Personally I used to hate wheel pose. The exercises in this book are some of the ones that I use to make it easier and even make it interesting. They are also the ones that tend to make students come up to me after class and say things like "I never used to be able to get up in wheel pose, but today I could."
How do you feel when you are balanced? What do you focus on to make balancing easier? What you can do so that you stay balanced with less effort.
This book includes both basic and intermediate balancing exercises to help make balance understandable and learnable so that no matter what you are working towards, learning balance is easier.
One of the biggest challenges in motorcycling, and conversely one of the most fun things about riding is cornering. I had a love hate relationship with corners whether riding a bicycle, speed skating or motorcycling. There was never any information that I found that fully explained how to corner, especially to someone who was lacking in body awareness as I was. And so over the course of 15 years of combined Tai Ji, yoga and continuing to ride a motorbike I eventually figured out for myself the basics of cornering. I did attend some track days, where I picked up a few tips, and an article on one school in particular helped, but over all the lessons in this book are based on what I learned from my own experiences of riding.
Where a motorcycle riding course teaches you how to control a bike the lessons in this book are designed to help you feel and control your body, particularly how to shift your center and also stabilize your body and just as importantly how to feel what you are doing. This latter point is especially important if you need to analyze what you did wrong so that you don't repeat mistakes.
Note that the exercises in this book aren't designed to relieve sore neck or shoulders after a long trip. Instead they are designed to help you become a better motorcyclist by focusing on being a better driver of your body.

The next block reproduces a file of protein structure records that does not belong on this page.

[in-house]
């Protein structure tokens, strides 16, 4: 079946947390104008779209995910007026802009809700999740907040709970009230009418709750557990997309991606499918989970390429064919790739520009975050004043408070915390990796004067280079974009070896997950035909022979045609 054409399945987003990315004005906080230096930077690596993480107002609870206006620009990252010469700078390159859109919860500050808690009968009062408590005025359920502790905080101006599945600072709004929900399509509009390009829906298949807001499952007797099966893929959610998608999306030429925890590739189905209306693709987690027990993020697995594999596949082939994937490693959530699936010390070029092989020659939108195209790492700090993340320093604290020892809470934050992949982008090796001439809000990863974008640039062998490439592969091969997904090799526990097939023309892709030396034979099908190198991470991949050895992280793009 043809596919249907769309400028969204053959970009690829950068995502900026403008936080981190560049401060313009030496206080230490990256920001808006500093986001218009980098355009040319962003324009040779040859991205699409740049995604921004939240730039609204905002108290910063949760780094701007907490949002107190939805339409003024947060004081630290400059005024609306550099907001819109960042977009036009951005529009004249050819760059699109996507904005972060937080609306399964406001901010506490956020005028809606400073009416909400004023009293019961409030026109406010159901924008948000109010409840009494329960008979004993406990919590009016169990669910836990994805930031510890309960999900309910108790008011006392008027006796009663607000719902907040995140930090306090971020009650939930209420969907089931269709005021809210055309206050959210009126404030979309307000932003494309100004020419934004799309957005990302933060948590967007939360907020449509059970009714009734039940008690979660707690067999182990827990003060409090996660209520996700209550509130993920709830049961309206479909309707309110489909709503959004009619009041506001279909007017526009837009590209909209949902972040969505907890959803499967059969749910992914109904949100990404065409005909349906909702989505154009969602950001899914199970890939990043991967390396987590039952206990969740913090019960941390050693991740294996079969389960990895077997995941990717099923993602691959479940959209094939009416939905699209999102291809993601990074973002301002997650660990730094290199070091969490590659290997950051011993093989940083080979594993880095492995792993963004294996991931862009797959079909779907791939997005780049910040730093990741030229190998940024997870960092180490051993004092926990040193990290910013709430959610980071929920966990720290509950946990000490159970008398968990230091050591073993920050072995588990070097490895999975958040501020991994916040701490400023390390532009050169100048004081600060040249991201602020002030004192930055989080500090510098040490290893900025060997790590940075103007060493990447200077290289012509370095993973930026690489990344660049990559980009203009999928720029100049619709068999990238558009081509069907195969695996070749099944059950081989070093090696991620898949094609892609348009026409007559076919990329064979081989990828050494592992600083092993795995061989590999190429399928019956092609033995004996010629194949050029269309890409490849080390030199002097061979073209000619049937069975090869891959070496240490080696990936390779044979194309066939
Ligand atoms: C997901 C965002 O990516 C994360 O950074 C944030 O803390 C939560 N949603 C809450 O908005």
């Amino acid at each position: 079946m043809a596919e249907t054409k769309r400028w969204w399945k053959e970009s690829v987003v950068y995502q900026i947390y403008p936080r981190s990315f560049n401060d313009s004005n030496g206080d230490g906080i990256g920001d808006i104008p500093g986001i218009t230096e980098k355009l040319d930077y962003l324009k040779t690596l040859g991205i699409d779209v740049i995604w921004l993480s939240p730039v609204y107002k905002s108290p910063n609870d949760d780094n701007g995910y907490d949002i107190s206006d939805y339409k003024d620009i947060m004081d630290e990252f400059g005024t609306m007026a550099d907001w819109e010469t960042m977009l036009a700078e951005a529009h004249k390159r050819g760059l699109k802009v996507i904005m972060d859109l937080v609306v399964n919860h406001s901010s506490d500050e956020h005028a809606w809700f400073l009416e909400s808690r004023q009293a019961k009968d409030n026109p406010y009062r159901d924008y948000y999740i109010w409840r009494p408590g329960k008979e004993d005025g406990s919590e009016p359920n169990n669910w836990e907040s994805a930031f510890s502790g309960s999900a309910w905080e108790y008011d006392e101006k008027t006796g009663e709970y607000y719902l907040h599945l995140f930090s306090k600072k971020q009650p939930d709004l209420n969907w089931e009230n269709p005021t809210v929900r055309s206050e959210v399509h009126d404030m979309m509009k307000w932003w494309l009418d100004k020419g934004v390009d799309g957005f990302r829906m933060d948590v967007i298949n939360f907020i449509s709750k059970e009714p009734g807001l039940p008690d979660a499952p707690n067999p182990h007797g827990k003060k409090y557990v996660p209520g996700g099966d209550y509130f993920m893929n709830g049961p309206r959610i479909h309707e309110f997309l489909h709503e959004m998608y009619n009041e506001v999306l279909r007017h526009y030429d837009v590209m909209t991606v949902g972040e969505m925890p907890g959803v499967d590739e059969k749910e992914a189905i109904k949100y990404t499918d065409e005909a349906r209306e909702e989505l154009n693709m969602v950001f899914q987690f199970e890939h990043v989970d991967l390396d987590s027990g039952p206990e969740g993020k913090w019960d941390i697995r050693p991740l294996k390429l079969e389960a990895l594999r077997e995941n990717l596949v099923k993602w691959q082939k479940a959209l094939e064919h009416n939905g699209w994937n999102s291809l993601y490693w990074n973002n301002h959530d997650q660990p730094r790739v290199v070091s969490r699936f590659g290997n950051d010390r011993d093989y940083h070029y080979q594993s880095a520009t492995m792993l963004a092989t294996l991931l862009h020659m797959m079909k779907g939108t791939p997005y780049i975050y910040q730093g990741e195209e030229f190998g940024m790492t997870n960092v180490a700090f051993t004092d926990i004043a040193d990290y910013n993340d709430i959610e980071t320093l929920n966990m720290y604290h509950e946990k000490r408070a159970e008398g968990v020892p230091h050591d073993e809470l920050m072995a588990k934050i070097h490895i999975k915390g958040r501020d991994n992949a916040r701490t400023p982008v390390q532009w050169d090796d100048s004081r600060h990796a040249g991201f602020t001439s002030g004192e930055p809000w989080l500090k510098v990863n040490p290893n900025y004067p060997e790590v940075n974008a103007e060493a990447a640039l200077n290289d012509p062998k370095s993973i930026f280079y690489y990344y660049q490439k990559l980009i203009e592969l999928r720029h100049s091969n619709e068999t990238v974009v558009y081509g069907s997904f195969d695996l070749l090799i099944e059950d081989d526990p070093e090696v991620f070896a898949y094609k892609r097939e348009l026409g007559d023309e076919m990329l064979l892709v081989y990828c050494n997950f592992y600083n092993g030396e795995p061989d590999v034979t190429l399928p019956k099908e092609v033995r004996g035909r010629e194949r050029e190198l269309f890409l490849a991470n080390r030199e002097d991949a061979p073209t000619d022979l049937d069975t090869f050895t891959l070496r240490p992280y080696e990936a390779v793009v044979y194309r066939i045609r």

Rather than focusing on specific situations (or specific types of corners) the intent is to give you the ABC's of cornering so that you have the tools necessary to handle most corners encountered in everyday riding.
Dance of Shiva is one of the most important exercises I've ever learned.
For anyone interested in minimizing their reliance on teachers, on increasing potential, creativity, then dance of shiva is an excellent practice for understanding how to create potential and for understanding how to learn.
The practice itself is about gradually learning all possible arm movements in order to connect 64 arm positions to each other. This in itself can take a long time to learn but end goal objective (learning all of the movements) isn't as important as actually starting and learning the movements gradually. There is no sudden enlightenment when you have learned all of the movements. Instead, as you learn the movements bit by bit there is an increase in understanding in how these movements are arbitrary in nature and what you are learning is a series of options. The more movements you learn the more "options" you have at your disposal.
A side benefit of the movements is that they can improve shoulder and arm flexibility and control. But an even bigger benefit is that the practice in sensing limits and working within those limits can be extended to anything that you are trying to learn, or understand.
It's actually the same basic methodology that I learned when studying Andrey Lappa's Universal Yoga and it's the same methodology that I apply to learning (and teaching) most things.